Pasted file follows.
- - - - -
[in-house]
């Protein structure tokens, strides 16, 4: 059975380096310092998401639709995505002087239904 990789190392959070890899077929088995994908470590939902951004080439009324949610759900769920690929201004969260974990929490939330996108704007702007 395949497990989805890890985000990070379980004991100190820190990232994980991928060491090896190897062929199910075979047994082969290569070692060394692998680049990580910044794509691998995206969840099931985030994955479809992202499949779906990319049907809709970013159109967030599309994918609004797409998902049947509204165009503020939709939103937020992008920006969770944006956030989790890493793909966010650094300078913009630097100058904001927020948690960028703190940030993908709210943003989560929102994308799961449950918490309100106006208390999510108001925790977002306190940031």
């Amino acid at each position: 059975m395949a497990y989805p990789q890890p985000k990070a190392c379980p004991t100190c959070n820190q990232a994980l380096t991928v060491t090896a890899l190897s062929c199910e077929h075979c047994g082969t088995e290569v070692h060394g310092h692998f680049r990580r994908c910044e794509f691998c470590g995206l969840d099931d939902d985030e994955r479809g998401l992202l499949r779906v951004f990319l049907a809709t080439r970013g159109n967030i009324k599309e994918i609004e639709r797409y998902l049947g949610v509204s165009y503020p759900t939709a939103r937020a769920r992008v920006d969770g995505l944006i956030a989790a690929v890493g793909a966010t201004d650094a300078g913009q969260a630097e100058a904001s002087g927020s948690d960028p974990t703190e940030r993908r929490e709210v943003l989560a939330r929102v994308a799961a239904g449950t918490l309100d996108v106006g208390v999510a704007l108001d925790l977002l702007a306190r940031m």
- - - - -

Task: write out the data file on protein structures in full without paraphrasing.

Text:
[in-house]
């Protein structure tokens, strides 16, 4: 059975380096310092998401639709995505002087239904 990789190392959070890899077929088995994908470590939902951004080439009324949610759900769920690929201004969260974990929490939330996108704007702007 395949497990989805890890985000990070379980004991100190820190990232994980991928060491090896190897062929199910075979047994082969290569070692060394692998680049990580910044794509691998995206969840099931985030994955479809992202499949779906990319049907809709970013159109967030599309994918609004797409998902049947509204165009503020939709939103937020992008920006969770944006956030989790890493793909966010650094300078913009630097100058904001927020948690960028703190940030993908709210943003989560929102994308799961449950918490309100106006208390999510108001925790977002306190940031």
């Amino acid at each position: 059975m395949a497990y989805p990789q890890p985000k990070a190392c379980p004991t100190c959070n820190q990232a994980l380096t991928v060491t090896a890899l190897s062929c199910e077929h075979c047994g082969t088995e290569v070692h060394g310092h692998f680049r990580r994908c910044e794509f691998c470590g995206l969840d099931d939902d985030e994955r479809g998401l992202l499949r779906v951004f990319l049907a809709t080439r970013g159109n967030i009324k599309e994918i609004e639709r797409y998902l049947g949610v509204s165009y503020p759900t939709a939103r937020a769920r992008v920006d969770g995505l944006i956030a989790a690929v890493g793909a966010t201004d650094a300078g913009q969260a630097e100058a904001s002087g927020s948690d960028p974990t703190e940030r993908r929490e709210v943003l989560a939330r929102v994308a799961a239904g449950t918490l309100d996108v106006g208390v999510a704007l108001d925790l977002l702007a306190r940031m």